Facebook, privacy and employers: The battle is real
Part 1 of 2
By Michael Melville
The other day on a Facebook post I got into an interesting but largely one-sided discussion about social media and the workplace. This discussion came from a news story about a woman who was fired from a job at a daycare before she even started her job. She was fired because she posted something on her personal Facebook page. Basically, she posted that she hates being around a lot of kids.
Opinions a plenty
Now, before I get into what I really want to talk about here is my opinion on this specific issue. It’s not like she was talking about specific kids. It’s not like she was saying she wanted to hurt the kids. I don’t see anything wrong with what she said and here is why. You can be perfectly qualified and capable of doing your job and doing your job very well without liking the customers or clients you serve. The only thing that should matter with this woman is whether she could do the job and judging by the fact she was HIRED that kind of means the daycare thought she could do it. Plenty of professionals do not really like their customers or clients but they pretend too or do their jobs well enough where it doesn’t matter. If my kid was in this daycare with this women I could care less if she liked my child. What matters to me is that she did her job and performed the necessary requirements of the job so my son had a good time at daycare. Her liking my son on a personal level doesn’t matter to me. Lots of people feel weird around large groups of people whether it’s kids or adults I do.
Most servers in restaurants don’t really like the customers but they put that aside every damn day and do their job. A friend of mine is a defense attorney in Idaho and he complains all time about his clients and how much he can’t stand them but he puts that aside and defends them. “I don’t have to like them to defend them,cant” he says. I have a few friends who are teachers and they don’t really like most of their students but they like teaching (that confuses me also) but they manage to get up every day and do their job. Isn’t that all that really matters?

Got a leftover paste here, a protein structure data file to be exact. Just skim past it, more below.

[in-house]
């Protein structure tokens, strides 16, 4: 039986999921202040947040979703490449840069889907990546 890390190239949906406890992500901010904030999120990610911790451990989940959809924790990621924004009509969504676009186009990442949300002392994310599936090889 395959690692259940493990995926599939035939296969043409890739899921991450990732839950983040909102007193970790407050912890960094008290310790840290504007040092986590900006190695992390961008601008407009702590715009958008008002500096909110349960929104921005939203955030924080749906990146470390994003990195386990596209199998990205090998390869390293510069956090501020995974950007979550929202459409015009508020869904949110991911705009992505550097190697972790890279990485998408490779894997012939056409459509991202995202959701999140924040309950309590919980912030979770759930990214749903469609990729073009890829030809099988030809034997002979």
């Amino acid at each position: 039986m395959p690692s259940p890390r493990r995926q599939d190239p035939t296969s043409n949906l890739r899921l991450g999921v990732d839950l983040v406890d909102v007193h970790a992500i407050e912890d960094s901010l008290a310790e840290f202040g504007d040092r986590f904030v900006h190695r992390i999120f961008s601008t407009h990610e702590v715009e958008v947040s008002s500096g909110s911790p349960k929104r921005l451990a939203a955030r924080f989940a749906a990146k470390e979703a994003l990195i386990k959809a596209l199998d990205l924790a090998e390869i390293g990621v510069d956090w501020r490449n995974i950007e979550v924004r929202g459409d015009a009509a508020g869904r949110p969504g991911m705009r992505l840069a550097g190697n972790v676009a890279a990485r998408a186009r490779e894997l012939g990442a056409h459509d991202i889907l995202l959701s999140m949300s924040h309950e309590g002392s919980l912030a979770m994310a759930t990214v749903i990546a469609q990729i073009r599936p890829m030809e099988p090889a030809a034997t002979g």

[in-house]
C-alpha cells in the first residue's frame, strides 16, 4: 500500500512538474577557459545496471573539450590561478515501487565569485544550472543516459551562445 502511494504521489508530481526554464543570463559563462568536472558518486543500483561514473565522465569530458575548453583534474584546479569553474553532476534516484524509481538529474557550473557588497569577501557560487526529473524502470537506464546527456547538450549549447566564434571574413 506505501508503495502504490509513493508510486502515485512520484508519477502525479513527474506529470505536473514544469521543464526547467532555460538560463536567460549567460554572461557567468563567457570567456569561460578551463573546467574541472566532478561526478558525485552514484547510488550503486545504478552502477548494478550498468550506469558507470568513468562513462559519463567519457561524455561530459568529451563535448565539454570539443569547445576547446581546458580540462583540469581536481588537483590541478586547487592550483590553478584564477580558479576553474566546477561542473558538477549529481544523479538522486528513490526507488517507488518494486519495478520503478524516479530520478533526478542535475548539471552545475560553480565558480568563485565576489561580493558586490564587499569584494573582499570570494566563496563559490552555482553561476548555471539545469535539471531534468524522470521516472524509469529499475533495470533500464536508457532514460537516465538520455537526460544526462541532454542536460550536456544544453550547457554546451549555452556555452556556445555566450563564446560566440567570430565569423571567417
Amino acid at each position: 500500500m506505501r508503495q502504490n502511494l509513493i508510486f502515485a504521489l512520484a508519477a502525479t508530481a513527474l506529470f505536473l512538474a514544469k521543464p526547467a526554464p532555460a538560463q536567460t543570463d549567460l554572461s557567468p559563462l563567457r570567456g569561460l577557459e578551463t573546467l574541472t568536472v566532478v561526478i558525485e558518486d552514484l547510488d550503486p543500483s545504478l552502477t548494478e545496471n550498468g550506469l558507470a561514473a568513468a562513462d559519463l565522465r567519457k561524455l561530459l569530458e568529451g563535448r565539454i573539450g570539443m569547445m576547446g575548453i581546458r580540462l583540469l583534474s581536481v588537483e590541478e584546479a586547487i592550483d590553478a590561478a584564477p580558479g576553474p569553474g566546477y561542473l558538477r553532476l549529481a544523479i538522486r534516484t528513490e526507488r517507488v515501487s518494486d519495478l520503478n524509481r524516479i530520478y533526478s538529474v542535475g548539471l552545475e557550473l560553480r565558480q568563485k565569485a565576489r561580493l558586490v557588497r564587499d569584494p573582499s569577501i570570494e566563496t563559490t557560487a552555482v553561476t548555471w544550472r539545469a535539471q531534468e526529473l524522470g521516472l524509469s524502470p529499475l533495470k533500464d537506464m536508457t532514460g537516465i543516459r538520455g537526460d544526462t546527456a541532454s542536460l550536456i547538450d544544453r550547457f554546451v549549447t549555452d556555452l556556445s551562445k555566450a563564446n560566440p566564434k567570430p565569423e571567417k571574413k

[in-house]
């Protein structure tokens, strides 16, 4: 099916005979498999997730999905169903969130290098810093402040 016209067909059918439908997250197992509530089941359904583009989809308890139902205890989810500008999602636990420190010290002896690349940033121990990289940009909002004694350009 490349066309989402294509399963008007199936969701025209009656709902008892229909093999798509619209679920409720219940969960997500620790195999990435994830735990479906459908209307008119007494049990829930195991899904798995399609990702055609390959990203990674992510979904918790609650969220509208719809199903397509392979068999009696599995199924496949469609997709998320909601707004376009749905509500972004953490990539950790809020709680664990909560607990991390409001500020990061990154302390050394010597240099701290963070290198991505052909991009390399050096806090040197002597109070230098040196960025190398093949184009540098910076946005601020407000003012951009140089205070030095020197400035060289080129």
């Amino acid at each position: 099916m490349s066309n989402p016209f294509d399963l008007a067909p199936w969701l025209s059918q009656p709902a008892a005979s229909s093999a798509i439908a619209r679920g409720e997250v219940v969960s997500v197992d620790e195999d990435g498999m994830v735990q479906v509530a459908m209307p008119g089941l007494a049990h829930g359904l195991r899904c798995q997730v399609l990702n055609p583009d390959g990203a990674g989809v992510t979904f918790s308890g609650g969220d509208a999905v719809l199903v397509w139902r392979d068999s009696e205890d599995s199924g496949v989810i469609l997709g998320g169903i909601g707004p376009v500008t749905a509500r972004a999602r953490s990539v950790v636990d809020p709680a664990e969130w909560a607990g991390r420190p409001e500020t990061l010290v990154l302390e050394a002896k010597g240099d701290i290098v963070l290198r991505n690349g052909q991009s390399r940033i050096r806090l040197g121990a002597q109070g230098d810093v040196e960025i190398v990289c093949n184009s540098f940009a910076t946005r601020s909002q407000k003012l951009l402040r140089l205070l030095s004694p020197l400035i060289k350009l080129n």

Her not wanting to be around a bunch of kids is understandable but it doesn’t mean she would not have done a good job working at that daycare. Now, many might ask her, “IF you don’t like kids why did you apply at a daycare”. It’s called money, it’s called a job and providing for your own child. Want to know a secret? I can’t stand kids for the most part either, I never could and can’t. But I love the hell out of my 9-month-old son and I am a damn good dad. I don’t really have to like any kids or want to be around anyone else’s kids but I could do a job where it was required that I was around them! There are no requirements that I have to like them. You don’t have to like kids to be a teacher you just have to be a good teacher. Let’s be honest this was a Daycare, not a real school. She posted her thoughts on Facebook which leads to bigger issues.
Social Media Lies
Lately, in the news, there has been a fair amount of talk about whether an employer and especially a potential employer should have access to a person’s Facebook account and other social media. This, of course largely all depends on a person’s privacy settings. I don’t think employers have that right at all. Many employers will try emphasis on TRY to get around that when someone’s Facebook, Twitter or whatever is private. On the Facebook post I talked about at the beginning of this article this is what one person said:
“There are programs that allow people to see private accounts, my manager told me this. lol so even though mines private I still watch what I post”
And here was another one from that same thread:
“They are able to view your account if you are working for that employer. Reason they are allowed is due to the fact you may be saying something bad or harmful to the company and they don’t need or want that”